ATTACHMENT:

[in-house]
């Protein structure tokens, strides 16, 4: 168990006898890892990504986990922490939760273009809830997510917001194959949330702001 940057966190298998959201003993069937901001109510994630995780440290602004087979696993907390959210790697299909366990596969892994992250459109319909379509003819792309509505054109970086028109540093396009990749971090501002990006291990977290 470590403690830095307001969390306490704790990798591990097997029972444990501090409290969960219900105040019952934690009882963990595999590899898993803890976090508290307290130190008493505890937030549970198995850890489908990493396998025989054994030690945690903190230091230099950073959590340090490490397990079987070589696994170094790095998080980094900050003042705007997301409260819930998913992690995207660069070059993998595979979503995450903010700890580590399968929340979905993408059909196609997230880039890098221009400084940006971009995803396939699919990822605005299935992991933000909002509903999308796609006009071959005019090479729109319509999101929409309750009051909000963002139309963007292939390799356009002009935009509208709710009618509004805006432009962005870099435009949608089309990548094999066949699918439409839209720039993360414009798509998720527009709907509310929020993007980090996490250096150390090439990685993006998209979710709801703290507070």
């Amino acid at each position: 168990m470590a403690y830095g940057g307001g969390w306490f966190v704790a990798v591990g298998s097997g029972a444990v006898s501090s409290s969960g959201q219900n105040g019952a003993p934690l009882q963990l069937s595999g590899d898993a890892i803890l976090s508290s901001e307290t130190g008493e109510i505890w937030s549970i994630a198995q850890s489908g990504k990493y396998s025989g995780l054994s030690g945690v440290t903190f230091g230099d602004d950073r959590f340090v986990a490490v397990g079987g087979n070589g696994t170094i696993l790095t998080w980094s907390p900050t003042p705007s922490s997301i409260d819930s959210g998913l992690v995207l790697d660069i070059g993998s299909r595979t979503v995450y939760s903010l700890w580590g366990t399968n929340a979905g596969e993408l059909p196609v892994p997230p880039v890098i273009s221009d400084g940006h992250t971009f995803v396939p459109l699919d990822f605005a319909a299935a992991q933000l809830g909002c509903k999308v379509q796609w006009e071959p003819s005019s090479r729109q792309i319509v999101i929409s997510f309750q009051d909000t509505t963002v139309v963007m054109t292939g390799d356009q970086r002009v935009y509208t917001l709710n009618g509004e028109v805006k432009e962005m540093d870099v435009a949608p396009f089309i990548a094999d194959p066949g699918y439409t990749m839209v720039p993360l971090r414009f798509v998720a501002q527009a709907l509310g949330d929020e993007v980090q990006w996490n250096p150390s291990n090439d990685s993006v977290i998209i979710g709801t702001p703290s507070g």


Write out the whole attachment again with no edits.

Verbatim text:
[in-house]
């Protein structure tokens, strides 16, 4: 168990006898890892990504986990922490939760273009809830997510917001194959949330702001 940057966190298998959201003993069937901001109510994630995780440290602004087979696993907390959210790697299909366990596969892994992250459109319909379509003819792309509505054109970086028109540093396009990749971090501002990006291990977290 470590403690830095307001969390306490704790990798591990097997029972444990501090409290969960219900105040019952934690009882963990595999590899898993803890976090508290307290130190008493505890937030549970198995850890489908990493396998025989054994030690945690903190230091230099950073959590340090490490397990079987070589696994170094790095998080980094900050003042705007997301409260819930998913992690995207660069070059993998595979979503995450903010700890580590399968929340979905993408059909196609997230880039890098221009400084940006971009995803396939699919990822605005299935992991933000909002509903999308796609006009071959005019090479729109319509999101929409309750009051909000963002139309963007292939390799356009002009935009509208709710009618509004805006432009962005870099435009949608089309990548094999066949699918439409839209720039993360414009798509998720527009709907509310929020993007980090996490250096150390090439990685993006998209979710709801703290507070």
């Amino acid at each position: 168990m470590a403690y830095g940057g307001g969390w306490f966190v704790a990798v591990g298998s097997g029972a444990v006898s501090s409290s969960g959201q219900n105040g019952a003993p934690l009882q963990l069937s595999g590899d898993a890892i803890l976090s508290s901001e307290t130190g008493e109510i505890w937030s549970i994630a198995q850890s489908g990504k990493y396998s025989g995780l054994s030690g945690v440290t903190f230091g230099d602004d950073r959590f340090v986990a490490v397990g079987g087979n070589g696994t170094i696993l790095t998080w980094s907390p900050t003042p705007s922490s997301i409260d819930s959210g998913l992690v995207l790697d660069i070059g993998s299909r595979t979503v995450y939760s903010l700890w580590g366990t399968n929340a979905g596969e993408l059909p196609v892994p997230p880039v890098i273009s221009d400084g940006h992250t971009f995803v396939p459109l699919d990822f605005a319909a299935a992991q933000l809830g909002c509903k999308v379509q796609w006009e071959p003819s005019s090479r729109q792309i319509v999101i929409s997510f309750q009051d909000t509505t963002v139309v963007m054109t292939g390799d356009q970086r002009v935009y509208t917001l709710n009618g509004e028109v805006k432009e962005m540093d870099v435009a949608p396009f089309i990548a094999d194959p066949g699918y439409t990749m839209v720039p993360l971090r414009f798509v998720a501002q527009a709907l509310g949330d929020e993007v980090q990006w996490n250096p150390s291990n090439d990685s993006v977290i998209i979710g709801t702001p703290s507070g």